The regulator said it had agreed ‘key principles for supporting vulnerable doctors’ following a roundtable discussion it hosted with the GPC and other healthcare leaders, including the creation of a national support service to allow struggling doctors to access confidential support.
The service will be ‘separate from the GMC and seen to be separate’ to encourage doctors to self-refer and disclose any problems, but with the caveat that there must be some liaison with the GMC if a risk to patient safety is suspected.
Creation of this service was among nine recommendations in a landmark independent review on doctor suicides, commissioned by the GMC, which uncovered 28 suicide cases between 2005 and 2013 among doctors under investigation.
Published last December, the review, conducted by Sarndrah Horsfall, found that many of the doctors who committed suicide ‘suffered from a recognised mental disorder, most commonly depressive illness, bipolar disorder and personality disorder’ and some ‘also had drug or alcohol addictions’.
The GMC said it was ‘keen’ to discuss how the other recommendations outlined in the report could be taken forward at future meetings.
Doctor suicide risk
GPs have previously warned that struggling doctors need extra support, and have urged the GMC to change how it conducts inspections, claiming the current regime flouts ‘basic human rights’ and forces doctors to ‘practise in fear’.
GP leaders petitioned for change at this year’s LMCs conference, during which GPC representative Dr Katie Bramall-Stainer revealed that doctors under GMC investigation face a suicide risk 13 times higher than the general population.
Delegates unanimously voted for the GMC to implement the Horsfall review’s recommendations in full at both the UK LMCs conference and the Scottish LMCs conference this year.
GMC chief executive Niall Dickson said: ‘The case for better support for vulnerable doctors has been clearly demonstrated by the amazing work that is already underway. The challenge facing the system as a whole is that such services are not found everywhere.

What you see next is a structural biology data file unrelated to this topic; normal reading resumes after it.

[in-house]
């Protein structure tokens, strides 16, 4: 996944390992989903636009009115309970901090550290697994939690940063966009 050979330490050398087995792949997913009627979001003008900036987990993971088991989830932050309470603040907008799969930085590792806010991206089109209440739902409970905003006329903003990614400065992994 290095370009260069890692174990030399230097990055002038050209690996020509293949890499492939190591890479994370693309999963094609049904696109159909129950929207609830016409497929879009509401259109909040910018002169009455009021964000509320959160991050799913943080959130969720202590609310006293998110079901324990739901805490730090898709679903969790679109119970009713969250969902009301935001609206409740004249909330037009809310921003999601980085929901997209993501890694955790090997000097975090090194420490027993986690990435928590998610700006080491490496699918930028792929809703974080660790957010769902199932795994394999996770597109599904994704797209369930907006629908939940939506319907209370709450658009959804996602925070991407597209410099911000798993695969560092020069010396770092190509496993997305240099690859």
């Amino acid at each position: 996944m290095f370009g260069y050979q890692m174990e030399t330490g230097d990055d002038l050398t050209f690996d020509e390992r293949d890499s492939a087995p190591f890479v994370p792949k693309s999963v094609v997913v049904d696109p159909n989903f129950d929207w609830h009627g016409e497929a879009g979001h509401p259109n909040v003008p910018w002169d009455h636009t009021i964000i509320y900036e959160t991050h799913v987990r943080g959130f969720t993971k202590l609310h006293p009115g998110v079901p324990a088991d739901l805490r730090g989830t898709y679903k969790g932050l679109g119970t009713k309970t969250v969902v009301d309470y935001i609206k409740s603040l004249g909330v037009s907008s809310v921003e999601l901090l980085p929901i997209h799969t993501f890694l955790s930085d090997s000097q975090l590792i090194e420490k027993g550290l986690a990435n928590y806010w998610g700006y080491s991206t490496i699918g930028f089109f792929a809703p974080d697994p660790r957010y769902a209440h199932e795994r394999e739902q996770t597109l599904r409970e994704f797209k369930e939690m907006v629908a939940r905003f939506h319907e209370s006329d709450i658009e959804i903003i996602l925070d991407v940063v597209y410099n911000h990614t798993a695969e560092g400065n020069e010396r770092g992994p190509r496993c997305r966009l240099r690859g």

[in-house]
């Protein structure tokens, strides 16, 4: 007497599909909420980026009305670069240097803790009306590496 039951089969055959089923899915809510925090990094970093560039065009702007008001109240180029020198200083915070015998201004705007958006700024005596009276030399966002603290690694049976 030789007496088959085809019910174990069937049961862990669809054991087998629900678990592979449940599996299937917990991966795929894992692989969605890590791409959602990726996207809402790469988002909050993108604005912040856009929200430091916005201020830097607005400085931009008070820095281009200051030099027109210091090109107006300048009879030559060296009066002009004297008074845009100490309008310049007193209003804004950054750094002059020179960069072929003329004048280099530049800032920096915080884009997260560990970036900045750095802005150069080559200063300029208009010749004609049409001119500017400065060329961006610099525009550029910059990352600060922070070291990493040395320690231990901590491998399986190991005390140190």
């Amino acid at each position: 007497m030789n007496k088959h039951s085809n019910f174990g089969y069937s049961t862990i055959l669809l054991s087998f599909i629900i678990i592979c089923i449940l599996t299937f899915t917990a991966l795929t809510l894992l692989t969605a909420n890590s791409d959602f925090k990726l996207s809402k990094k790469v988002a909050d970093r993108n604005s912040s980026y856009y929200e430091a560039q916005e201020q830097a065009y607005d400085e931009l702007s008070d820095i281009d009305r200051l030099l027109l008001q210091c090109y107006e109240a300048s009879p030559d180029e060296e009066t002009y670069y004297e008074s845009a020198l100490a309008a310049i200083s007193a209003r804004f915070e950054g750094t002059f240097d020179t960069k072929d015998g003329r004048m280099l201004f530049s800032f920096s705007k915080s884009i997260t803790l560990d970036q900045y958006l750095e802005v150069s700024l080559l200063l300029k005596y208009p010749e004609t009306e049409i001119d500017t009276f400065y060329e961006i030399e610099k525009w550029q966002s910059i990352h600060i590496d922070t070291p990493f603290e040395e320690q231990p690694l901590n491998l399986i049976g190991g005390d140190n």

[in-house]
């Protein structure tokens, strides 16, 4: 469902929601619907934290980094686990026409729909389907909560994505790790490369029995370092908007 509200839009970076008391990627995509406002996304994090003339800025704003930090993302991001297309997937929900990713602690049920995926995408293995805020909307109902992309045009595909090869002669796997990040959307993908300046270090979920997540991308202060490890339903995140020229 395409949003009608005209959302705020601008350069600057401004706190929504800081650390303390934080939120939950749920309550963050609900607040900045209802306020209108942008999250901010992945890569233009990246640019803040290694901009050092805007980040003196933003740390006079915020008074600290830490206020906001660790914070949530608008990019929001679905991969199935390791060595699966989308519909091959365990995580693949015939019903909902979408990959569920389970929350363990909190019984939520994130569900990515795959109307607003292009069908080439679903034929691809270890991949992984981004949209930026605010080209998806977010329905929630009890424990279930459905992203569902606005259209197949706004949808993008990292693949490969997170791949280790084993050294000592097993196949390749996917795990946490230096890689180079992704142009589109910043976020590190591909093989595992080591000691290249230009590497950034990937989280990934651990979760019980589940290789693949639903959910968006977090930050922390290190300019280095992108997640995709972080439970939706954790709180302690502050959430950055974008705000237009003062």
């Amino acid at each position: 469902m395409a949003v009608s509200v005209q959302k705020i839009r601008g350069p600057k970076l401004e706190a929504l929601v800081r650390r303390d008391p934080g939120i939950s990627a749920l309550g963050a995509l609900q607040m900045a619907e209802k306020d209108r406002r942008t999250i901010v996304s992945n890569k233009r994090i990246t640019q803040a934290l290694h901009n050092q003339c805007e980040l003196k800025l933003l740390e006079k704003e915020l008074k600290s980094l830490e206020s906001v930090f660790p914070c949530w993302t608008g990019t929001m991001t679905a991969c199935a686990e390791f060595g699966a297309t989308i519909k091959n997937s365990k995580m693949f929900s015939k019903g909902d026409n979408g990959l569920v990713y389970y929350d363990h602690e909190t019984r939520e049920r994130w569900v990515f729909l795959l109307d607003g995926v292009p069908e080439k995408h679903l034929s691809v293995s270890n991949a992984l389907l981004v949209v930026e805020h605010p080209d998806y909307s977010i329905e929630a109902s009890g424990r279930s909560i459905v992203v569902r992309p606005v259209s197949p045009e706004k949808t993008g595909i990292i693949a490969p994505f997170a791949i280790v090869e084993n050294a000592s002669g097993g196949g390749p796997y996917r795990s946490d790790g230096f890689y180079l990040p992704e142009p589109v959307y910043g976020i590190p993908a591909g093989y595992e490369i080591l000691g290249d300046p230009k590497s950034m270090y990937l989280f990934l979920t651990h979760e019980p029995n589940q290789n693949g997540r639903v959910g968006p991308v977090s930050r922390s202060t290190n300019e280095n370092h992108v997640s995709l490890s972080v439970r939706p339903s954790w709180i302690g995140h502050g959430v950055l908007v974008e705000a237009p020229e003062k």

‘We will certainly work with experts in this area to encourage the development of better support as well as seeking their help as we reform the way we deal with this group of doctors within our procedures. We have found this discussion enormously helpful.'
GPC deputy chairman Dr Richard Vautrey welcomed the plans. ‘It’s clearly something that’s needed and it’s a response to the unacceptably high number of people having mental health problems as part of a GMC review,’ he said.
‘I think there's often a tension where GPs are reluctant to firstly admit there’s a problem, but when they do recognise there's a problem or a colleague encourages them to seek help, they're anxious about utilising the available NHS service in their area.
‘We do need to have a specialised service that they can access in a confidential way so that they don’t feel frightened about what would happen if they were to access a service their patients were at the same time.’
Horsfall review recommendations in full
Doctors under investigation should feel they are treated as ‘innocent until proven guilty’
Reduce the number of health examiners’ reports required for health assessments
Appoint a senior medical officer within the GMC to be responsible for overseeing health cases
Introduce case conferencing for all health and performance cases
Set out pre-qualification criteria for referrals from NHS providers and independent employers
Make emotional resilience training an integral part of the medical curriculum
Expose GMC investigation staff to frontline clinical practice
Develop a GMC employee training package to increase staff awareness of mental health issues.
Establish a National Support Service (NSS) for doctors